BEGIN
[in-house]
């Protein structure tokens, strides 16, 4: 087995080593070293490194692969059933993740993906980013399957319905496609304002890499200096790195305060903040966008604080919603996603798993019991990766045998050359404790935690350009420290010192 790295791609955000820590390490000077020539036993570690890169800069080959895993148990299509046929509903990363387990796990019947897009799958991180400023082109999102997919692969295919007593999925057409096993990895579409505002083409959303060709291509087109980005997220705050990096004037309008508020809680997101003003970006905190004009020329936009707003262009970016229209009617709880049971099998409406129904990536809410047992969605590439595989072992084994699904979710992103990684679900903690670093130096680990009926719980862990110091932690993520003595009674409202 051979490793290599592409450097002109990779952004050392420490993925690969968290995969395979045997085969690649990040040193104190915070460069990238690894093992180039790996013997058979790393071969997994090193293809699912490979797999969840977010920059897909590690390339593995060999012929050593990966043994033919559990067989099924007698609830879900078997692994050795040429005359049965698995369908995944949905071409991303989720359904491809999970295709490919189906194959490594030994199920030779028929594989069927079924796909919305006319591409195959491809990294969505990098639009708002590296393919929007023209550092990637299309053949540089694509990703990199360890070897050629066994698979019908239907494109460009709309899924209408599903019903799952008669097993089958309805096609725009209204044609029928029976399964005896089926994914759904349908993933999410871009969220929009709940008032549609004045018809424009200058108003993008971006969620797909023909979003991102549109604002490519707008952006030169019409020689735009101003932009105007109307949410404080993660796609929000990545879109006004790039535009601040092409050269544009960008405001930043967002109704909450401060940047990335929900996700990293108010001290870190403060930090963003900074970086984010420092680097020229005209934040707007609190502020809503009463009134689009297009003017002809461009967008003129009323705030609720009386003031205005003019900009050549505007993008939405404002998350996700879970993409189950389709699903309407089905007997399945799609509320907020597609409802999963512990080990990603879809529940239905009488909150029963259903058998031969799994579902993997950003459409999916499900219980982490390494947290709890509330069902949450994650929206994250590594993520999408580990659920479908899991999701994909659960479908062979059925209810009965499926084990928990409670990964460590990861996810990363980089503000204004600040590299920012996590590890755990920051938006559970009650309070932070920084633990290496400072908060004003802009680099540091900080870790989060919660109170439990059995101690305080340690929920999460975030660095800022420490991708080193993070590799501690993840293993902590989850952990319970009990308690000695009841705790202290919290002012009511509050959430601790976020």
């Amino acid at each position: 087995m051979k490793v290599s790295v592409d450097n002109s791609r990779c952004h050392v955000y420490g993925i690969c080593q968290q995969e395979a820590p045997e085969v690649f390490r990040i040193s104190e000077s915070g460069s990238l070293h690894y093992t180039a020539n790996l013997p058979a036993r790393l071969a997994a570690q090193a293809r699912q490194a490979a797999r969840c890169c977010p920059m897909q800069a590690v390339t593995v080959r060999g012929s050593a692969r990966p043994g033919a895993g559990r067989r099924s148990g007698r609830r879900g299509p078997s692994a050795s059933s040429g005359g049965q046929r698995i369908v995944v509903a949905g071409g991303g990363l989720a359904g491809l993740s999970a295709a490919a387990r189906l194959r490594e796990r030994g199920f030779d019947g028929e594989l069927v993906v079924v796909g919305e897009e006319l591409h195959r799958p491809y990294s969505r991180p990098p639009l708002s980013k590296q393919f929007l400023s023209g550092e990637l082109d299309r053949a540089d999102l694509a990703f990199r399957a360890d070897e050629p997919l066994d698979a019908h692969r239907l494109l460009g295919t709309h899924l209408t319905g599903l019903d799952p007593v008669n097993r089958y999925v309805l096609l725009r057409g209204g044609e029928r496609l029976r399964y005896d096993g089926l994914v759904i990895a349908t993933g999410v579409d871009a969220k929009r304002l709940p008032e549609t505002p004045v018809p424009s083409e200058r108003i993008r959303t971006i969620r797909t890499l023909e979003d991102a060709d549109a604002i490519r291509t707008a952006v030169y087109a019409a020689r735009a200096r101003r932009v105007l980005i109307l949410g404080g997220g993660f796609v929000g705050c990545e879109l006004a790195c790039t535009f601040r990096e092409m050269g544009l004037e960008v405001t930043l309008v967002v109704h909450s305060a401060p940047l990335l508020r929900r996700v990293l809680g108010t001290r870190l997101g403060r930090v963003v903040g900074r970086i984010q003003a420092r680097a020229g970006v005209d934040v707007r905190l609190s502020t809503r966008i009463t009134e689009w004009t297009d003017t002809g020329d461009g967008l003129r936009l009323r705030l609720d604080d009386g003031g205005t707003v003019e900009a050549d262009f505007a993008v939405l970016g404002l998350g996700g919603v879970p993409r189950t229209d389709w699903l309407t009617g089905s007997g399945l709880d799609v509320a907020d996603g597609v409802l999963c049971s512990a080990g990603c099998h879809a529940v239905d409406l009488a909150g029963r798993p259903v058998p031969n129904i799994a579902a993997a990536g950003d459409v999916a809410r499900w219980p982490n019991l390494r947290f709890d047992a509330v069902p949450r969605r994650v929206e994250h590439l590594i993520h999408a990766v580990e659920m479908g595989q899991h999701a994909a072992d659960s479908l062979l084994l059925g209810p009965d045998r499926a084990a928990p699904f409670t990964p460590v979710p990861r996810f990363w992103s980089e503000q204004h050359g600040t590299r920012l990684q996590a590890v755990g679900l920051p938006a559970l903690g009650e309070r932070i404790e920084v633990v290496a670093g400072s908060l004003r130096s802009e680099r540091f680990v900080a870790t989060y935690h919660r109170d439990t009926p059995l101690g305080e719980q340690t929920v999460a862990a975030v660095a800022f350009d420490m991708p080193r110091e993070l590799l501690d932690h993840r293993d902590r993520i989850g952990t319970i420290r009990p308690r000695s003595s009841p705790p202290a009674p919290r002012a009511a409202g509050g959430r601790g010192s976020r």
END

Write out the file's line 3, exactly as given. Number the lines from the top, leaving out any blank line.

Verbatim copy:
């Amino acid at each position: 087995m051979k490793v290599s790295v592409d450097n002109s791609r990779c952004h050392v955000y420490g993925i690969c080593q968290q995969e395979a820590p045997e085969v690649f390490r990040i040193s104190e000077s915070g460069s990238l070293h690894y093992t180039a020539n790996l013997p058979a036993r790393l071969a997994a570690q090193a293809r699912q490194a490979a797999r969840c890169c977010p920059m897909q800069a590690v390339t593995v080959r060999g012929s050593a692969r990966p043994g033919a895993g559990r067989r099924s148990g007698r609830r879900g299509p078997s692994a050795s059933s040429g005359g049965q046929r698995i369908v995944v509903a949905g071409g991303g990363l989720a359904g491809l993740s999970a295709a490919a387990r189906l194959r490594e796990r030994g199920f030779d019947g028929e594989l069927v993906v079924v796909g919305e897009e006319l591409h195959r799958p491809y990294s969505r991180p990098p639009l708002s980013k590296q393919f929007l400023s023209g550092e990637l082109d299309r053949a540089d999102l694509a990703f990199r399957a360890d070897e050629p997919l066994d698979a019908h692969r239907l494109l460009g295919t709309h899924l209408t319905g599903l019903d799952p007593v008669n097993r089958y999925v309805l096609l725009r057409g209204g044609e029928r496609l029976r399964y005896d096993g089926l994914v759904i990895a349908t993933g999410v579409d871009a969220k929009r304002l709940p008032e549609t505002p004045v018809p424009s083409e200058r108003i993008r959303t971006i969620r797909t890499l023909e979003d991102a060709d549109a604002i490519r291509t707008a952006v030169y087109a019409a020689r735009a200096r101003r932009v105007l980005i109307l949410g404080g997220g993660f796609v929000g705050c990545e879109l006004a790195c790039t535009f601040r990096e092409m050269g544009l004037e960008v405001t930043l309008v967002v109704h909450s305060a401060p940047l990335l508020r929900r996700v990293l809680g108010t001290r870190l997101g403060r930090v963003v903040g900074r970086i984010q003003a420092r680097a020229g970006v005209d934040v707007r905190l609190s502020t809503r966008i009463t009134e689009w004009t297009d003017t002809g020329d461009g967008l003129r936009l009323r705030l609720d604080d009386g003031g205005t707003v003019e900009a050549d262009f505007a993008v939405l970016g404002l998350g996700g919603v879970p993409r189950t229209d389709w699903l309407t009617g089905s007997g399945l709880d799609v509320a907020d996603g597609v409802l999963c049971s512990a080990g990603c099998h879809a529940v239905d409406l009488a909150g029963r798993p259903v058998p031969n129904i799994a579902a993997a990536g950003d459409v999916a809410r499900w219980p982490n019991l390494r947290f709890d047992a509330v069902p949450r969605r994650v929206e994250h590439l590594i993520h999408a990766v580990e659920m479908g595989q899991h999701a994909a072992d659960s479908l062979l084994l059925g209810p009965d045998r499926a084990a928990p699904f409670t990964p460590v979710p990861r996810f990363w992103s980089e503000q204004h050359g600040t590299r920012l990684q996590a590890v755990g679900l920051p938006a559970l903690g009650e309070r932070i404790e920084v633990v290496a670093g400072s908060l004003r130096s802009e680099r540091f680990v900080a870790t989060y935690h919660r109170d439990t009926p059995l101690g305080e719980q340690t929920v999460a862990a975030v660095a800022f350009d420490m991708p080193r110091e993070l590799l501690d932690h993840r293993d902590r993520i989850g952990t319970i420290r009990p308690r000695s003595s009841p705790p202290a009674p919290r002012a009511a409202g509050g959430r601790g010192s976020r």